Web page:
Callahan: Agriculture accounts for about 13% of climate change-causing emissions globally so it’s critical that the sector be part of the solution to the climate challenge. To really tackle climate change as an industry, we need every part of the industry represented, and it starts at the farm. We need farmers working with their buyers and vice-versa to set common goals and join forces to reach them.

Produce companies are key to this approach, because they touch the wholesale, retail, and direct markets and can influence the entire food industry. Taking action on climate change is a natural leadership position for the produce sector, and we invite them to join the Climate Collaborative so they can work alongside others in the industry to really drive forward meaningful solutions.

OPN Connect: Are there organic produce companies that are currently members of the Climate Collaborative?

Callahan: Yes! Stahlbush Island Farms has just announced commitments to energy efficiency and food waste. We are also delighted to have two produce distributors, Organically Grown Company (OGC) and Veritable Vegetable, among our committed companies. OGC has made six commitments through the collaborative - to carbon farming, energy efficiency, reductions in food waste, packaging, renewable energy, and transportation. Veritable Vegetable has made commitments to energy efficiency, food waste, and transportation. We are really thrilled to have these three companies and we know they represent the tip of the iceberg in the produce sector. Over the coming year we hope to support many more produce companies in making and implementing climate action commitments.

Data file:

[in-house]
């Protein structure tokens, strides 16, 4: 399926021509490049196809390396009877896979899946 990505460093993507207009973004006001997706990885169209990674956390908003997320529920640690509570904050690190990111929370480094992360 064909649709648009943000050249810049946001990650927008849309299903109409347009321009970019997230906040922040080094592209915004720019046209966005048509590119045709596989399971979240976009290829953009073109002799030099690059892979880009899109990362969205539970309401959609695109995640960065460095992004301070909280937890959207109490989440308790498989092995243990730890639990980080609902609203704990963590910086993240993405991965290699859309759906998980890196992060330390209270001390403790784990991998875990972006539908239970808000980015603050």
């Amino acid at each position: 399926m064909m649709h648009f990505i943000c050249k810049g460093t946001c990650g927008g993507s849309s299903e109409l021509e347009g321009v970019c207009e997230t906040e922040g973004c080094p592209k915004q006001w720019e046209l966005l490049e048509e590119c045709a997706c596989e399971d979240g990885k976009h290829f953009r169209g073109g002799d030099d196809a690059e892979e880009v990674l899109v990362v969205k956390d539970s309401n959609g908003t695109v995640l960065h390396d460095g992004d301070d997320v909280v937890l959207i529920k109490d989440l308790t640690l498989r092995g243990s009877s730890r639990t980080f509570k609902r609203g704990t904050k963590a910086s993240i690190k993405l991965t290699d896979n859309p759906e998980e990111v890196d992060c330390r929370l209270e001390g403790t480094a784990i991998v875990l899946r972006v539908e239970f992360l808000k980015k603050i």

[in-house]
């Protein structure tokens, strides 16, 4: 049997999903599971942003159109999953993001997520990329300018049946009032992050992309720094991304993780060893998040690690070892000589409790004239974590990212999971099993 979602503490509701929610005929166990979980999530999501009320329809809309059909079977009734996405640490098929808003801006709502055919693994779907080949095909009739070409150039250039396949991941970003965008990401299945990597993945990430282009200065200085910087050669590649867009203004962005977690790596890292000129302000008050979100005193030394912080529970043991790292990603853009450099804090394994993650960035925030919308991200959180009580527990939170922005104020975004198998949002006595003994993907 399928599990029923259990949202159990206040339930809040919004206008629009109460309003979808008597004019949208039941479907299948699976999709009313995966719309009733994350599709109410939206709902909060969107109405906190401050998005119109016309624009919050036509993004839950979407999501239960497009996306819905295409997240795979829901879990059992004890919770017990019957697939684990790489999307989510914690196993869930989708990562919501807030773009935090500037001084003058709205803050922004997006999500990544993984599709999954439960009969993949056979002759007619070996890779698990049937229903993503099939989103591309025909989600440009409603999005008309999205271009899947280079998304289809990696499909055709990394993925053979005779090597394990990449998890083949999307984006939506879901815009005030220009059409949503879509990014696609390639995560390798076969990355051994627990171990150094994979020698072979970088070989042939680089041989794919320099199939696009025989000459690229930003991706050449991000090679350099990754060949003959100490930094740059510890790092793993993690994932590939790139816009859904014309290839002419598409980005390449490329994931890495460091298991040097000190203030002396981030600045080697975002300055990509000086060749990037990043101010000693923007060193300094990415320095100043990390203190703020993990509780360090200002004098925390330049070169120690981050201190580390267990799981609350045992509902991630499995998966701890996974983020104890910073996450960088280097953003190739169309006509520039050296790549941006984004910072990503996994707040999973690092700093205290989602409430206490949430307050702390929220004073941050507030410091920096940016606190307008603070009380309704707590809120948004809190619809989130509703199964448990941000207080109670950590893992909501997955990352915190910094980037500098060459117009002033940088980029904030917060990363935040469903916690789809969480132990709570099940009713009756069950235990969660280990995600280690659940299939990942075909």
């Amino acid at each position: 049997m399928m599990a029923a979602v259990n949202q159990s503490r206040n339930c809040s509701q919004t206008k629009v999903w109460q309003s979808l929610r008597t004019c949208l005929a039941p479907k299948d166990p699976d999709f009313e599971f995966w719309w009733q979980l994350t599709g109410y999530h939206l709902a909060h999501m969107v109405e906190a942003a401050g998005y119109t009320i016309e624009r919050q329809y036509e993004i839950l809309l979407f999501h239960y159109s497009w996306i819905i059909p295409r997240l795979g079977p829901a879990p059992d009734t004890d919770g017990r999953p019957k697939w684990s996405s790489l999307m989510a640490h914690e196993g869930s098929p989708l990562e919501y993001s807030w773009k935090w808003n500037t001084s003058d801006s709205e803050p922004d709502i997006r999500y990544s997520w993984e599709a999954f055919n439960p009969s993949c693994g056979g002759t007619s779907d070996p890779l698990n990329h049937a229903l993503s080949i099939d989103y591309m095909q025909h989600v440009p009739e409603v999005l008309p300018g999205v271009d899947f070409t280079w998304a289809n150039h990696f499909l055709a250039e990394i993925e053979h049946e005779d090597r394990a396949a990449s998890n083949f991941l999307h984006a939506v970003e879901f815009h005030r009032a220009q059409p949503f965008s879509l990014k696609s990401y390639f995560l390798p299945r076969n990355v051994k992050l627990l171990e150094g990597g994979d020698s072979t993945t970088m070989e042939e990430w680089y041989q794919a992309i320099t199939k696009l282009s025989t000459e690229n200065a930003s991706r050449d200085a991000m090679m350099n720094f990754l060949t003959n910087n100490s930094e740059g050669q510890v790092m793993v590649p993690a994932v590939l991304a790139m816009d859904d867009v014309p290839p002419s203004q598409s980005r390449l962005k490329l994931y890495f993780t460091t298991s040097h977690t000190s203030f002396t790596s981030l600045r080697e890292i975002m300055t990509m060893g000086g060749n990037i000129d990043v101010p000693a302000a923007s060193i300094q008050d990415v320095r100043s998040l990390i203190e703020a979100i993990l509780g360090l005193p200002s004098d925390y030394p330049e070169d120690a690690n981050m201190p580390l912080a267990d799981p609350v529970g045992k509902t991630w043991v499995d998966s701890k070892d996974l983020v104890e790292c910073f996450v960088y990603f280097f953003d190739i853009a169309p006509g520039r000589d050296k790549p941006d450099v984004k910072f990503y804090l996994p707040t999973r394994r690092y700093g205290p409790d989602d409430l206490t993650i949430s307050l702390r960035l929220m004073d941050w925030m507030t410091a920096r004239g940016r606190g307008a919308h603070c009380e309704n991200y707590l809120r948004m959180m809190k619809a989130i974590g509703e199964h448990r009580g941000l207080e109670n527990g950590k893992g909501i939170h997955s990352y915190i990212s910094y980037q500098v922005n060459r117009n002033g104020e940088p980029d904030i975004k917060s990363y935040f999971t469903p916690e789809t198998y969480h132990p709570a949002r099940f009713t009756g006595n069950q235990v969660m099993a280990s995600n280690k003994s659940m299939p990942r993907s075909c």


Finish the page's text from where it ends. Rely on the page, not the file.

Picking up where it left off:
OPN Connect: OSC2 Executive Director and Climate Collaborative co-founder, Lara Dickinson will be moderating our Sustainable Packaging Session at OGS in December. What are your hopes or outcomes from this session for the farmers?

Callahan: It’s probably equal parts information gathering and information sharing. We hope to start a dialogue with farmers and produce companies about their primary challenges on packaging. We also plan to share practical steps they can take to assess the impacts of their packaging and to begin to reduce its impacts, from conducting life-cycle assessments to switching to new packaging products. And of course, we would be thrilled to have companies join the Collaborative as part of the session, as well! And if any companies are interested in learning more or joining before OGS, they can learn more at http://www.climatecollaborative.com.

4Earth Farms
Ocean Mist
Ippolito / Queen Victoria
Organic Ag Products
Organic Grower Summit 2018
Utilizing Supermarket Dietitians to Promote Organic Produce

Utilizing Supermarket Dietitians to Promote Organic Produce


By Jenn LaVardera, MS RD

With health at the forefront of food purchasing decisions, it pays to have a nutrition expert in the aisles. Currently, approximately 1,000 supermarket dietitians are employed across the United States working everywhere from large chain stores to independent grocers.

Read More
Specialty Potatoes Drive Organic Category

Specialty Potatoes Drive Organic Category


While the conventional potato category tends to be driven by the value-centric potato bags, it’s the higher-priced specialty potatoes that create the buzz and increased sales on the organic side of the ledger.

Read More
What Were Some of Your Top Sellers This Past Summer?

What Were Some of Your Top Sellers This Past Summer?


By Mindy Hermann, RD

With the summer East Coast organic fruit and vegetable sales production complete, a pair of leading distributors, Four Seasons Produce and State Garden Produce, shared their thoughts on this year’s movement ---and some of the opportunities and challenges they faced.  

Read More
Weekly Top 5: Organic News You Need to Know 

Weekly Top 5: Organic News You Need to Know 


  1. Whole Foods’ Price Drops Are Attracting Its Usual Demographic
  2. Interested in Improving Organic Practices? Discover the Researcher in You!
  3. Screening of Evolution of Organic film Features Tonya Antle
  4. Organic Industry Shifts Away from USDA
  5. Organic Farming Boosts Beneficial Fungi in the Soil
Read More
4Earth Farms
Ippolito / Queen Victoria
Organic Grower Summit 2018